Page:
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Racial And Ethic Identity In School Practices: Aspect of Human Development. (Professional Books).

RACIAL AND ETHNIC IDENTITY IN SCHOOL PRACTICES: Aspects of Human Development. R. H. Sheets & E. R. Hollins (Eds.). Stamford, CT: Erlbaum, 1999. 271 pp. $29.95. The two editors of this volume are eminently qualified for their role. Sheets is co-editor of Starting Small: Teaching Tolerance in Preschool and the Early Grades, a research project at the Southern Poverty Law Center. Hollins received an American Association of Colleges of Teacher Education outstanding writing award for her book Culture in School Learning. In addition to the editors, contributors include such noted authors and researchers as Curtis W. Branch, William E. Cross, Jr., Donna Deyhle, Geneva Gay, Stacey J. Lee, Amy Reynolds, Tina Q. Richardson, Norma Rodriguez, Maria P. P. Root, and Edward Taylor.

The book examines, challenges, and recommends theory and practice for U.S. educators, counselors, sociologists, and psychologists. Part I describes racial and ethnic identity theory and human development. Assumptions in current research and study of racial identity, racial attitudes, and ethnic identity theory are scrutinized. The impact of varied ecological factors on identity is considered.

Part II presents critical research on racial and ethnic identity theory and human development, with a focus on different ethnic groups. The contributors in this section discuss the incompatibility of Eurocentric conceptualizations of child development with many other cultures' perspectives, including those of the Navajo Nation. Also examined are the ways that cultural and family values affect mental health and ethnic identity development. The authors discuss how one's ethnic identity influences perception of stressors, use of resources, and coping strategies.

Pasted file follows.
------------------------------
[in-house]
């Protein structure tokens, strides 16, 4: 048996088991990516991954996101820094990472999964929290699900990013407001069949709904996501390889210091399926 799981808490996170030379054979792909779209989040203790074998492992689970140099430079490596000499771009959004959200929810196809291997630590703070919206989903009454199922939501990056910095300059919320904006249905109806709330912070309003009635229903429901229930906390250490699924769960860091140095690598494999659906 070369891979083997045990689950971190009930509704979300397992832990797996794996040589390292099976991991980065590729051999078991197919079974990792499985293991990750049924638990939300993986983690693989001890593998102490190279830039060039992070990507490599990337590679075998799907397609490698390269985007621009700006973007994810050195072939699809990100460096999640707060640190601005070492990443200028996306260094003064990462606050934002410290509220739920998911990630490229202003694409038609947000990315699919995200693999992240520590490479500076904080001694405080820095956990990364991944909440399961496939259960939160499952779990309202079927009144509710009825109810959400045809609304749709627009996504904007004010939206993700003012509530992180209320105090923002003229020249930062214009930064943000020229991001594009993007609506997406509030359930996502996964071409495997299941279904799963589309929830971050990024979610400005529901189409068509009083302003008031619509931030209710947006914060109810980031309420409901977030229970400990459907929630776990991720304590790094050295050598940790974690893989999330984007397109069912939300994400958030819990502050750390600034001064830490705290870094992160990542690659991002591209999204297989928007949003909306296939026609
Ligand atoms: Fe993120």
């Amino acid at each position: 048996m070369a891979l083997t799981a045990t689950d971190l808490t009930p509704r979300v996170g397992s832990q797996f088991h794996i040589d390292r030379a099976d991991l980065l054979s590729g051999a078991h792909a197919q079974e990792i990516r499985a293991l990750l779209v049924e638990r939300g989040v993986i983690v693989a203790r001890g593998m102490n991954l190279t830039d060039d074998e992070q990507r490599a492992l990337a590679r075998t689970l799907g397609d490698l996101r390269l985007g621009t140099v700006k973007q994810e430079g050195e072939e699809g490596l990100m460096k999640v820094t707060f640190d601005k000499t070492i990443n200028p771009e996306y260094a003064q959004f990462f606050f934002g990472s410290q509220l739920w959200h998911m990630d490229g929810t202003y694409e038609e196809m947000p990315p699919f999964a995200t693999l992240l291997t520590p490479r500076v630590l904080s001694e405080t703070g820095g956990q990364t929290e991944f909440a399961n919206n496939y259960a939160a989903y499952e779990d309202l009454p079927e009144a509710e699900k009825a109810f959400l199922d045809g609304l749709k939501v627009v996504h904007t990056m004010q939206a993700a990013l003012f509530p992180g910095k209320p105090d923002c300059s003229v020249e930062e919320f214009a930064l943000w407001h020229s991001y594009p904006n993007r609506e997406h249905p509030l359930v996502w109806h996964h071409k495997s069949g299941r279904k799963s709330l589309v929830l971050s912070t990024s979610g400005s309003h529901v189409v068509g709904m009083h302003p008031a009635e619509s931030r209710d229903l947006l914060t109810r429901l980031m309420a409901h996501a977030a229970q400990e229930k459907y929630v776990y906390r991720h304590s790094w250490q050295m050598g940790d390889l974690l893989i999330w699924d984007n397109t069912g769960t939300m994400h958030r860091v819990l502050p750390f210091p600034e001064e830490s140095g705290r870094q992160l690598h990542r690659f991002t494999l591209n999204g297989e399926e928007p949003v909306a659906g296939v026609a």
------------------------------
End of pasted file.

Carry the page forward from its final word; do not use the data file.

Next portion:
Multicultural education, curriculum and instruction issues, multicultural counseling, and educational leadership are the focus of Part III. Case studies and examples enable the reader to examine situations in depth and reflect upon racial and ethnic identity. The practice of multicultural counseling is elucidated, along with the application of critical inquiry in developing cultural and racial identity in white graduate students.

The editors utilize perspectives from psychology and education to provide a contextual basis for bridging theory into practice. Their book explores the "interconnectedness of racial and ethnic identity to human development in order to promote successful pedagogical practices" (p. vii). This book is not an introductory text, but rather an in-depth examination of the relationship between racial and ethnic identity development and human development within the arenas of education, counseling, and scholarly research. Reviewed by Barbara Foulks Boyd, Professor of Education, Radford University, Radford, VA
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Copyright 2001, Gale Group. All rights reserved. Gale Group is a Thomson Corporation Company.

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Author:Boyd, Barbara Foulks
Publication:Childhood Education
Article Type:Book Review
Date:Dec 22, 2001
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